The buildings intertwine around the river sheaf, creating a variety of odd shaped spaces throughout the site. As a prevention method to keep the river away from property a concrete channel has been formed into the land scape, while also subverting the river underground further up and down stream. This type of prevention method often has impacts further downstream or pushes the problem of flooding towards other areas of residence. However these preventative methods still leave Centenary Works in risk on various parts of the sit, from 1 in a 1000 year flood to some areas of 1 in a 100 year flood as show below.
Within the site there is a river measurement station that has a constant flow of information which can be used to help predict and warn against coming floods. The highest level since recording began at this station reached 1.56m on 25th of June 2007. https://www.riverlevels.uk/sheaf-sheffield-sheffield-centenary-works#.WAkP7v1TEjI
Due to the large amount of hardstanding surfaces within city centres there is often a channelling affect which gets precipitation to reach rivers quickly in comparison to through vegetation and permeable surfaces which allows a steady flow of water into the rivers. Ways of decreasing the chance of flooding should be considered through all design but is essential when designing in such close proximity to an active water way.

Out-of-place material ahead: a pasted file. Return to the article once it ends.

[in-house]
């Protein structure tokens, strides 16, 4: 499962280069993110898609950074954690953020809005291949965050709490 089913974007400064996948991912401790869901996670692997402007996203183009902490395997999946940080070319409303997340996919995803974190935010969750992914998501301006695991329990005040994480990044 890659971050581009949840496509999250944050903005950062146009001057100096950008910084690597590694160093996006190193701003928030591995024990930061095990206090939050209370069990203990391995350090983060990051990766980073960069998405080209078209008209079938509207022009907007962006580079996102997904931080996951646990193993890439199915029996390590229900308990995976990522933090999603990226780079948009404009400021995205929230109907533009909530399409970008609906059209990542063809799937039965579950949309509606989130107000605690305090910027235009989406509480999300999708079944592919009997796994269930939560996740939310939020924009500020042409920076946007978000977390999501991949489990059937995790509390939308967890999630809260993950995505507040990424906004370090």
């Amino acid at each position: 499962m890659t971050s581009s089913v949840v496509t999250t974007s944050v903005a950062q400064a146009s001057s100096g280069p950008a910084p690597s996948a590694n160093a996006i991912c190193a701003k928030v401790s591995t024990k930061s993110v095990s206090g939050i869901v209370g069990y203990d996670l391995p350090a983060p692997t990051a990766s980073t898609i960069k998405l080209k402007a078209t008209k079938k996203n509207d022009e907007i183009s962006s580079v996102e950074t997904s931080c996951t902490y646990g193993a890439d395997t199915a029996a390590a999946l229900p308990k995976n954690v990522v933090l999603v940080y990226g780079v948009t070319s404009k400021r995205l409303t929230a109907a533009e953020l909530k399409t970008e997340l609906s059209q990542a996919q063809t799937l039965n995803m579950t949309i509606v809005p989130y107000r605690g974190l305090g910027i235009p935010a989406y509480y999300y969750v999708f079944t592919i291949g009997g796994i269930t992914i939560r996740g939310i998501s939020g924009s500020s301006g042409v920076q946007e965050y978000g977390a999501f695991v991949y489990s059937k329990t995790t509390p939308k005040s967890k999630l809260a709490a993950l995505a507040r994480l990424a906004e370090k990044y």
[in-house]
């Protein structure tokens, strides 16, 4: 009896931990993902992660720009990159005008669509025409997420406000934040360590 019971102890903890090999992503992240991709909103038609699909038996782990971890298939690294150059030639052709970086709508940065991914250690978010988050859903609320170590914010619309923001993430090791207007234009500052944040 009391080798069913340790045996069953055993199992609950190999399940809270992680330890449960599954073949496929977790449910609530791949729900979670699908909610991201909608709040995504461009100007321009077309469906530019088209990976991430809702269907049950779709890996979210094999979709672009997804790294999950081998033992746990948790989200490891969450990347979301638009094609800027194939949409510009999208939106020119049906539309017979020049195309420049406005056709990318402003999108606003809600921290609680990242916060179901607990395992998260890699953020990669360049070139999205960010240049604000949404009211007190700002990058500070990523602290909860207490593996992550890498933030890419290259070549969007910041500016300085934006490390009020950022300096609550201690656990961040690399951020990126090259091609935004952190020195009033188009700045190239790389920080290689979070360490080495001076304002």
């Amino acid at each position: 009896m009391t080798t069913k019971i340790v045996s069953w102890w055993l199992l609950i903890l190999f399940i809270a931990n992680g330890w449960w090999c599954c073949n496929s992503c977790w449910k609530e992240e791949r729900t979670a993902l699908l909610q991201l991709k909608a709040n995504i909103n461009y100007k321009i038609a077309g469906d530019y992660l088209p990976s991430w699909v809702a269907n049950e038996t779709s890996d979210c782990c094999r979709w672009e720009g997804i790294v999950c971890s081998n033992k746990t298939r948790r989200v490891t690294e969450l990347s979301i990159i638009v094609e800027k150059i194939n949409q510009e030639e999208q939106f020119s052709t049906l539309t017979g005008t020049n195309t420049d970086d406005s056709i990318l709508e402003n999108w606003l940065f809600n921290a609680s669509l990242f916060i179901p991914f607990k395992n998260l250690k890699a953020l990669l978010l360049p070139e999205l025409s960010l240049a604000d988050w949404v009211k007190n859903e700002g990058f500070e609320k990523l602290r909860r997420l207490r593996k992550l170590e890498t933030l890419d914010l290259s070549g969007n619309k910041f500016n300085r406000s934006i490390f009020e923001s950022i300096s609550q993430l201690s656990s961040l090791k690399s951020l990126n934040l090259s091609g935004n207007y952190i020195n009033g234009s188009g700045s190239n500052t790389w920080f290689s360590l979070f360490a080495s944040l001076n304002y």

Flood management can be implemented at various levels including some more low cost and low maintenance such as the retention and planting of trees and vegetation. Lining the rivers with concrete and high retaining walls to deal with high levels of water, these can be a valid way of preventing within the given area but often have knock on effects within other areas. Diverting flood water to designated overflow area such as parks, channels and canals allow for emergency relief to an area without flooding homes and businesses.
While overall view and strategy can be useful, these radically change when approaching a set area when it comes to designing in a set area. These aspects should always be considered but through good design and planning can be avoided and improve the surround areas chance of avoiding devastating damage.